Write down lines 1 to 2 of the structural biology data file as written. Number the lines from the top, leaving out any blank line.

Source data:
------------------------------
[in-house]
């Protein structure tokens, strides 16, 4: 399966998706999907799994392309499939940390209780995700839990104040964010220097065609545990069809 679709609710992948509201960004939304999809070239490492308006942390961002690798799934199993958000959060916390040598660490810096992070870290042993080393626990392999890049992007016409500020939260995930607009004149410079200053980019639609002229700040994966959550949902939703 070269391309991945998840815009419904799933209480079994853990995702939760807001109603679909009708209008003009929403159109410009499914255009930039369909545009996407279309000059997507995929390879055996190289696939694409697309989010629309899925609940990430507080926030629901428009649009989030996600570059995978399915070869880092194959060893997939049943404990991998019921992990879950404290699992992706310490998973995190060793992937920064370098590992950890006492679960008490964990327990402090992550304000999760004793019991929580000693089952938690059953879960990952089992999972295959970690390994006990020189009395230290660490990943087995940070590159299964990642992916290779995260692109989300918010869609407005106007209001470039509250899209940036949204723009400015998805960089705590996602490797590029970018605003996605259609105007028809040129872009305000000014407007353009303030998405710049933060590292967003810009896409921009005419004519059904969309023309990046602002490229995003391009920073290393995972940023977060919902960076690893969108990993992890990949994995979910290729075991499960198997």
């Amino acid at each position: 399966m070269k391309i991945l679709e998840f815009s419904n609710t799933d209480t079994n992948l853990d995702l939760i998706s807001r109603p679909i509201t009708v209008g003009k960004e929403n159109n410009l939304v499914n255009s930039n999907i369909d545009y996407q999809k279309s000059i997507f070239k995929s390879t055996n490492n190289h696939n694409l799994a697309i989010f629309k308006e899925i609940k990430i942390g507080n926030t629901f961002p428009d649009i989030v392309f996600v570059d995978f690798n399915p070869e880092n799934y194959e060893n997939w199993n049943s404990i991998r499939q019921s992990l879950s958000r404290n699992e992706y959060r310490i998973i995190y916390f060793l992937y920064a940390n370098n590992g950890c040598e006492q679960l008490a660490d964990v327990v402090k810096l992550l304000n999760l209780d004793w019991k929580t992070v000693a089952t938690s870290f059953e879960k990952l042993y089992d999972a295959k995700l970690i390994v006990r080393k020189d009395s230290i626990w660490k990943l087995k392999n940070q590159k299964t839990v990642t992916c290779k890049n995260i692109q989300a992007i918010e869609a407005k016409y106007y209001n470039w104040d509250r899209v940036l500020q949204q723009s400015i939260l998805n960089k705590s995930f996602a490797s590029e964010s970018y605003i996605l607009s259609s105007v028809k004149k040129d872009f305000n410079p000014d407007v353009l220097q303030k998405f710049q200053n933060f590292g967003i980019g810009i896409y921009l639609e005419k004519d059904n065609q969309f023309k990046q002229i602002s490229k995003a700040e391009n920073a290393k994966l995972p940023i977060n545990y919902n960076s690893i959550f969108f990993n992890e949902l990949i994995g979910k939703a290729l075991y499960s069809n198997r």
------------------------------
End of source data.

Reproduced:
[in-house]
């Protein structure tokens, strides 16, 4: 399966998706999907799994392309499939940390209780995700839990104040964010220097065609545990069809 679709609710992948509201960004939304999809070239490492308006942390961002690798799934199993958000959060916390040598660490810096992070870290042993080393626990392999890049992007016409500020939260995930607009004149410079200053980019639609002229700040994966959550949902939703 070269391309991945998840815009419904799933209480079994853990995702939760807001109603679909009708209008003009929403159109410009499914255009930039369909545009996407279309000059997507995929390879055996190289696939694409697309989010629309899925609940990430507080926030629901428009649009989030996600570059995978399915070869880092194959060893997939049943404990991998019921992990879950404290699992992706310490998973995190060793992937920064370098590992950890006492679960008490964990327990402090992550304000999760004793019991929580000693089952938690059953879960990952089992999972295959970690390994006990020189009395230290660490990943087995940070590159299964990642992916290779995260692109989300918010869609407005106007209001470039509250899209940036949204723009400015998805960089705590996602490797590029970018605003996605259609105007028809040129872009305000000014407007353009303030998405710049933060590292967003810009896409921009005419004519059904969309023309990046602002490229995003391009920073290393995972940023977060919902960076690893969108990993992890990949994995979910290729075991499960198997």